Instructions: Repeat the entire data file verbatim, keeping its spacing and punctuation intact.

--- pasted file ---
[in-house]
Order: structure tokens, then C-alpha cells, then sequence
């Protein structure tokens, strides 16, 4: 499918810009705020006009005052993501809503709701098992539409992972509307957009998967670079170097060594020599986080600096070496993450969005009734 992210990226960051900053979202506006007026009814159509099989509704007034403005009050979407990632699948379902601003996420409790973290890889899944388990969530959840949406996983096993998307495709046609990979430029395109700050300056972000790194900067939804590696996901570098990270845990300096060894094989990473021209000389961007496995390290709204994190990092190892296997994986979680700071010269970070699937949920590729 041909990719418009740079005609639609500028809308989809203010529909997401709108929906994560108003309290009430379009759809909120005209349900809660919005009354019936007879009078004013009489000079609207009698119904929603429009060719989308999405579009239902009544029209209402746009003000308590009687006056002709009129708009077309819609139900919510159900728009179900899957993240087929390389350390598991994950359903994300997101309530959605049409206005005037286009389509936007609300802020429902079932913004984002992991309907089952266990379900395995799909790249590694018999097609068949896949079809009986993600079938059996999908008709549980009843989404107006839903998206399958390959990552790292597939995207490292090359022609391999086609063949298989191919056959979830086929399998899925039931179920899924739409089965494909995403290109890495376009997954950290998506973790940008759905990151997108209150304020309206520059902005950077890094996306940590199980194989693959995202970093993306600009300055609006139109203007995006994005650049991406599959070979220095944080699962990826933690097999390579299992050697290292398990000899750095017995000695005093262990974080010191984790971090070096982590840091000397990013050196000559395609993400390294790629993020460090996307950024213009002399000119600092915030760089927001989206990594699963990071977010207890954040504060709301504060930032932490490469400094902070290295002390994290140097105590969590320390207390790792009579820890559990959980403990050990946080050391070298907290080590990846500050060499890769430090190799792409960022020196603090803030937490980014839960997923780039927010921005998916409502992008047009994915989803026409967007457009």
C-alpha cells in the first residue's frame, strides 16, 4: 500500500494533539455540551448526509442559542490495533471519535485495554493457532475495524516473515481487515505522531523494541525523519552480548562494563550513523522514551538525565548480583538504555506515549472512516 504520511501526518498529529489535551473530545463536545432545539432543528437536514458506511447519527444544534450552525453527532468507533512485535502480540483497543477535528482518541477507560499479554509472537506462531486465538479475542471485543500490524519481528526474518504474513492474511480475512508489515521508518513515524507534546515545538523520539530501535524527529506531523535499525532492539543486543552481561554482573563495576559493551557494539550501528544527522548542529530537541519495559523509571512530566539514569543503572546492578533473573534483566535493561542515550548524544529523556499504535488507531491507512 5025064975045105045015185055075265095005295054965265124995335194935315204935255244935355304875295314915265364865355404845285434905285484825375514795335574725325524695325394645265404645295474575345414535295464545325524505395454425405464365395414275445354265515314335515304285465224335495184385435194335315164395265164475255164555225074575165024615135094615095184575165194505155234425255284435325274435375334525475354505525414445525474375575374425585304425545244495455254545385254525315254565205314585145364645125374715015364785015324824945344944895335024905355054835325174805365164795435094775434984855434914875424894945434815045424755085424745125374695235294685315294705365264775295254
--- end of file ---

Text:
[in-house]
Order: structure tokens, then C-alpha cells, then sequence
């Protein structure tokens, strides 16, 4: 499918810009705020006009005052993501809503709701098992539409992972509307957009998967670079170097060594020599986080600096070496993450969005009734 992210990226960051900053979202506006007026009814159509099989509704007034403005009050979407990632699948379902601003996420409790973290890889899944388990969530959840949406996983096993998307495709046609990979430029395109700050300056972000790194900067939804590696996901570098990270845990300096060894094989990473021209000389961007496995390290709204994190990092190892296997994986979680700071010269970070699937949920590729 041909990719418009740079005609639609500028809308989809203010529909997401709108929906994560108003309290009430379009759809909120005209349900809660919005009354019936007879009078004013009489000079609207009698119904929603429009060719989308999405579009239902009544029209209402746009003000308590009687006056002709009129708009077309819609139900919510159900728009179900899957993240087929390389350390598991994950359903994300997101309530959605049409206005005037286009389509936007609300802020429902079932913004984002992991309907089952266990379900395995799909790249590694018999097609068949896949079809009986993600079938059996999908008709549980009843989404107006839903998206399958390959990552790292597939995207490292090359022609391999086609063949298989191919056959979830086929399998899925039931179920899924739409089965494909995403290109890495376009997954950290998506973790940008759905990151997108209150304020309206520059902005950077890094996306940590199980194989693959995202970093993306600009300055609006139109203007995006994005650049991406599959070979220095944080699962990826933690097999390579299992050697290292398990000899750095017995000695005093262990974080010191984790971090070096982590840091000397990013050196000559395609993400390294790629993020460090996307950024213009002399000119600092915030760089927001989206990594699963990071977010207890954040504060709301504060930032932490490469400094902070290295002390994290140097105590969590320390207390790792009579820890559990959980403990050990946080050391070298907290080590990846500050060499890769430090190799792409960022020196603090803030937490980014839960997923780039927010921005998916409502992008047009994915989803026409967007457009």
C-alpha cells in the first residue's frame, strides 16, 4: 500500500494533539455540551448526509442559542490495533471519535485495554493457532475495524516473515481487515505522531523494541525523519552480548562494563550513523522514551538525565548480583538504555506515549472512516 504520511501526518498529529489535551473530545463536545432545539432543528437536514458506511447519527444544534450552525453527532468507533512485535502480540483497543477535528482518541477507560499479554509472537506462531486465538479475542471485543500490524519481528526474518504474513492474511480475512508489515521508518513515524507534546515545538523520539530501535524527529506531523535499525532492539543486543552481561554482573563495576559493551557494539550501528544527522548542529530537541519495559523509571512530566539514569543503572546492578533473573534483566535493561542515550548524544529523556499504535488507531491507512 5025064975045105045015185055075265095005295054965265124995335194935315204935255244935355304875295314915265364865355404845285434905285484825375514795335574725325524695325394645265404645295474575345414535295464545325524505395454425405464365395414275445354265515314335515304285465224335495184385435194335315164395265164475255164555225074575165024615135094615095184575165194505155234425255284435325274435375334525475354505525414445525474375575374425585304425545244495455254545385254525315254565205314585145364645125374715015364785015324824945344944895335024905355054835325174805365164795435094775434984855434914875424894945434815045424755085424745125374695235294685315294705365264775295254